The U.S. Department of Justice announced on April 13 that Adobe Inc. agreed to a settlement stemming from allegations of violating the False Claims Act. The California based multinational computer software company allegedly made payments that violated the Anti-Kickback Act “in return for influence over the sale of Adobe software to the federal government.” Adobe agreed to pay the government $3 million to resolve the allegations.
The claims against Adobe, the maker of products such as Photoshop, were brought by three former managers at Adobe, whistleblowers Alan Dowless, Barbara Evans, and Carrie Whalen. The whistleblowers filed under the qui tam provision of the False Claims Act. Qui tam claims enable private citizens to file lawsuits on behalf of the government if they know of an individual or company defrauding the government. Qui tam whistleblowers are eligible to receive between 15 and 30% of the government’s recovery. In this case, the whistleblowers will collectively receive $555,000.
U.S. Attorney Matthew M. Graves for the District of Columbia said that “Whistleblowers – like those in this case – are to be commended for trying to return the playing field to level.” Graves added that “A fair market relies heavily on an even playing field,” and “When a company, vendor, or business owner tips the scales to their advantage, it undermines the system. When government dollars are involved, it means taxpayers ultimately bear the burden.”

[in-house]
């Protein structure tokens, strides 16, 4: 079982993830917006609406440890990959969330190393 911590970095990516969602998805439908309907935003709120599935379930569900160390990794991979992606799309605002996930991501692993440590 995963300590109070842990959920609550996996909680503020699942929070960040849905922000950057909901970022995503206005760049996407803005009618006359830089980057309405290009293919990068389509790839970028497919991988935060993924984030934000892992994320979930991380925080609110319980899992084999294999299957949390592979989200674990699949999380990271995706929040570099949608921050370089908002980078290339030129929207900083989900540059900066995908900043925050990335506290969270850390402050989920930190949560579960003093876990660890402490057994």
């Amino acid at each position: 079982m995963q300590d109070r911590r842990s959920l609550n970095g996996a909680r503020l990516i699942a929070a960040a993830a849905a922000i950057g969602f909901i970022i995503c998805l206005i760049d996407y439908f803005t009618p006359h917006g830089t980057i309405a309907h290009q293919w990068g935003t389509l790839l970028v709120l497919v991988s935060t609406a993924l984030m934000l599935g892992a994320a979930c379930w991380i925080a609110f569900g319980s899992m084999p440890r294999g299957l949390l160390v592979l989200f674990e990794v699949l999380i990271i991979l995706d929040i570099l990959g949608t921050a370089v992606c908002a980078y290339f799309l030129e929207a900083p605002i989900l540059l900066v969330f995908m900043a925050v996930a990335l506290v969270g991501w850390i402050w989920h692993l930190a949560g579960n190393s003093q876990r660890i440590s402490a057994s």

The government’s allegations centered around payments that Adobe made through its Solution Partner program for favorable treatment in government contracts from 2011 to 2020. The government contended that the payments were “improper” and resulted in false claims being submitted to federal agencies. Principal Deputy Assistant Attorney General Brian M. Boynton, head of the Justice Department’s Civil Division, said of the settlement that “those who do business with the government are prohibited from paying kickbacks, which can result in unnecessary purchases and increase costs to taxpayers…We will continue to use all appropriate tools to safeguard the integrity of the federal procurement process.”
The General Service Administration Office of the Inspector General (GSA-OIG) coordinated on the case with federal investigative units and the Justice Department’s Civil Division, Commercial Litigation Branch, Fraud Section. Inspector General Carol Ochoa of the GSA said that the GSA-OIG “will continue working to protect taxpayer dollars and the integrity of federal contracting.” Ochoa applauded the efforts, saying “I appreciate the hard work of the special agents, auditors, and attorneys on this case.”
Adobe Inc. Agrees to Pay $3 Million to Settle Kickback Allegations Involving Federal Software Sales